Mirfield Grammar School
Discovering the Fire at MGS - March 17, 1961
As recalled by Carol Thornton (nee Jackson)
The first time that I knew something was wrong was when I got up to get ready for school as usual that day and saw the note that my father, Bruce Jackson, had left on the mantel piece.
My father was a goods guard at Huddersfield railway station at that time and often worked on "late turn". The nature of his job meant that he kept irregular hours so we occasionally communicated in this way. He had been coming home on his motorbike, from his shift, at around 2:00 am the previous night and while riding down Lee Green and along Dunbottle Lane towards Flash Lane he saw a glow in the sky caused by the school which was aflame. He promptly reported the fire at the next phone box on his route.
Fire damage - Photo by Geoff Jones
The message that he left for me that morning said that my school had probably burned down during the night.
Not knowing what to expect I left the house and walked to school as usual. When I arrived I was greeted by quite a scene of devastation. The lovely old stone central quadrangle and classrooms had gone and all that was left was a smoking ruin. There were several of our teachers standing around and some of them were in tears. Being young and naive I wondered why this was until someone informed me that they had lost all of their school records.
One of my fellow pupils was quite negative with me when I said my father was the person who had called the fire brigade — he would have preferred not to have had any school left to go to at all.
I was sad personally because only the day before I had taken some sticklebacks from the local pond and installed them in the big fish tank situated in the old classroom where we had biology lessons. The thought of the fire surrounding them, glass breaking and their being consumed by the heat and flames really upset me and I wished I had left them safe in their pond. Obviously there were no classes that day so I returned home.
Next week an account of the fire appeared in the local paper "The Reporter". The article said something like "...a lonely railway worker wending his way across the fields saw the fire..." and when I indignantly showed this to my father he just said, "well you can't believe all that you read in the papers".
All in all, because of these events, it has stayed quite vividly in my memory.
Photo by Geoff Jones
On top of the Parish Church Tower
This photograph from the mid 1950s was taken when 5 of our teachers climbed the spiral staircase to reach the top of the tower of the Parish Church.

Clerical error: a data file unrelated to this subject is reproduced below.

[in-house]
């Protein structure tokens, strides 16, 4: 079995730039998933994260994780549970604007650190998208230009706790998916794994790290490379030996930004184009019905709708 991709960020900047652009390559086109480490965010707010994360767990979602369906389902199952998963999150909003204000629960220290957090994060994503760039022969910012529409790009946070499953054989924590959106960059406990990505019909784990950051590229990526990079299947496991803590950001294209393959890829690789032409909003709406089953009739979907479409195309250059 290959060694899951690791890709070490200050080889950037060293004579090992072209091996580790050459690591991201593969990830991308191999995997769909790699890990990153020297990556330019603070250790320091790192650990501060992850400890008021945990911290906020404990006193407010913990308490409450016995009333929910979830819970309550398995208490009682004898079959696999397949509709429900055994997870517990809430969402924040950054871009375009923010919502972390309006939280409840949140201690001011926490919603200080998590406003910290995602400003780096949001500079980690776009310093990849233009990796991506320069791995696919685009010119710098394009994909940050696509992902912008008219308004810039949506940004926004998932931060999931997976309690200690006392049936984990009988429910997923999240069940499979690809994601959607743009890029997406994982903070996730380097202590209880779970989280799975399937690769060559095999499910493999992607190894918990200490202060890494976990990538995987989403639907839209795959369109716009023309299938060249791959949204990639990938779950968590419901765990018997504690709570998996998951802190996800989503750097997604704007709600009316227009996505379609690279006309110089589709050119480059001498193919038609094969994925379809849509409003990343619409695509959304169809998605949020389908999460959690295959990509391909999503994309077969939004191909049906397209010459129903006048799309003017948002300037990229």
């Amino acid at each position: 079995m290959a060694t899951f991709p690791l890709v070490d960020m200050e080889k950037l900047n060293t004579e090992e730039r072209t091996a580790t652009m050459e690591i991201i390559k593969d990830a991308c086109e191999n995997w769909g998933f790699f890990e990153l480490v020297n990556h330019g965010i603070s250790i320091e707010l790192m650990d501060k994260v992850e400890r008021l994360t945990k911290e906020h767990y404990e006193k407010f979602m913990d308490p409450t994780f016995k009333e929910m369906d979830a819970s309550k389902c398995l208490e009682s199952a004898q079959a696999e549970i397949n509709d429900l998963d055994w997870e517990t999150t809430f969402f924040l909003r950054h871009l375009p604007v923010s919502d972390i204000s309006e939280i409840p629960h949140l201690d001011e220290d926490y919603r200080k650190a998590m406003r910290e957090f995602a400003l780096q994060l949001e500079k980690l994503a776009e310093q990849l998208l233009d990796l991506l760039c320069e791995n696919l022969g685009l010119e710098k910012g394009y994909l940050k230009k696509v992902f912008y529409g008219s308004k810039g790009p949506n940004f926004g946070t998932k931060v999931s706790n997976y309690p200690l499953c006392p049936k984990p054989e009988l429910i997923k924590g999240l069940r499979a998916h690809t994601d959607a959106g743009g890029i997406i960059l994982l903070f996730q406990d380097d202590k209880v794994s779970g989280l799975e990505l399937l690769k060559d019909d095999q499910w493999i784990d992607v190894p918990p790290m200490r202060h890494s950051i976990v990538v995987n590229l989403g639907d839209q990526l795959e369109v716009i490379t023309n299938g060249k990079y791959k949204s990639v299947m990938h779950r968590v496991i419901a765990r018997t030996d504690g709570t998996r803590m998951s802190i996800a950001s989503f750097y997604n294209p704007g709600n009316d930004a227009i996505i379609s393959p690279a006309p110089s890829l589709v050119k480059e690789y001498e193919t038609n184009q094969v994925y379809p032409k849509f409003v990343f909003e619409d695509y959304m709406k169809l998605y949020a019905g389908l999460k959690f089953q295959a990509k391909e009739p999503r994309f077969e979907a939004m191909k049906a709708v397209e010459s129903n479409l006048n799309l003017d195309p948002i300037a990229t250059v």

They are Mr. Ray Saywell at the back, Mr. Les Saltern, Mr. Jack Charnock and Mr. Booth at the front. Mr. Geoff Jones handled the camera so is missing from the shot.
Photo courtesy of David Jessop
Mont St. Michael, France
David Jessop who supplied this photo on the right, is the son of Mr. Jessop the geography teacher at MGS. It was taken on a school trip to Mont St. Michael, France in 1967.
From left to right are:
Brian Longstaff - the driver for the trip, Les Salton - the PE Teacher, possibly Neil Sampson - the new history teacher during David's time there, and Mr. Geoff Jones.
Footnote: Les Saltern died Tuesday, 28 March 2006.
An account of 3 Grammar School trips in 1948, 49 and 50
by Donald Broadley
The initiative for the three school holidays that I am about to describe came from one of the most popular schoolmasters Mr Quick whom I believe had industrial experience prior to taking up teaching.
The first of the three school holidays that I went on was in 1948, not long after the war. Food was still rationed, indeed it was until 1954, money was in short supply and life by today’s standards was austere. Fortunately Mirfield was little affected by the German blitz; incendiaries fell on or around Old Bank Road, a landmine, probably intended for the engine sheds, killed a horse and a V1 doodlebug flying bomb launched from over the North Sea exploded in Whitley having failed to get over the crest of the hill, intended no doubt for Manchester or Liverpool. The war years were nevertheless uncomfortable to say the least with family away in the armed forces, periodic air raids reminding of the dangers. Whether it was a release from all this that prompted chemistry and biology teacher Mr Quick to organise the three school holidays I am about to relate I do not know.
The holidays were eligible to students, both boys and girls from form four to the upper sixth. We were accompanied by several teachers and most importantly Mrs Bloor, wife of the school caretaker and school cook, I think you will see where this is going. The first holiday in 1948 was to Jersey only two years after the island had been liberated from the Germans and to go ‘abroad’ at this time was really quite something. As far as I can remember on this occasion we all went by Longstaff’s coach which actually went on to the island, something that now is not allowed. It was used to ferry us around the island on day trips out, a strong feature in all these holidays. The boys were camped out in bell tents near St. Brelade’s Bay with Mr Quick and of course Mrs Bloor. The girls and as far as I can remember most of the teachers stayed at the Youth Hostels Association in St. Hellier. I well remember Corbière Lighthouse and the Underground Prison built by East European slave labour. A large number of concrete blockhouses were scattered around the island but the guns had disappeared; in 2009 I found that the islanders had quickly tipped them into the sea only later having difficulty in recovering them for valuable scrap or reinstatement.
The second holiday in 1949 was to St Ives, Cornwall. This was an altogether bigger affair with half going by train and half by Longstaff’s coach. We all camped in the grounds of a school using the school kitchens and of course Mrs Bloor came too. Being a Scout at this time I was in an advanced party that went by train to erect the more modern rectangular tents that were a lot more comfortable. Trips by coach were again an important feature but numbers were such that trips were on alternate days. I recall Lands End, the Lizard, Kynance Cove, Falmouth, and Penzance as well as St Ives itself; it was for me the most successful of the holidays. The photograph below shows the assembly of the school party on the school playing fields some days or weeks before we set off. I remember very many faces but not nearly as many names.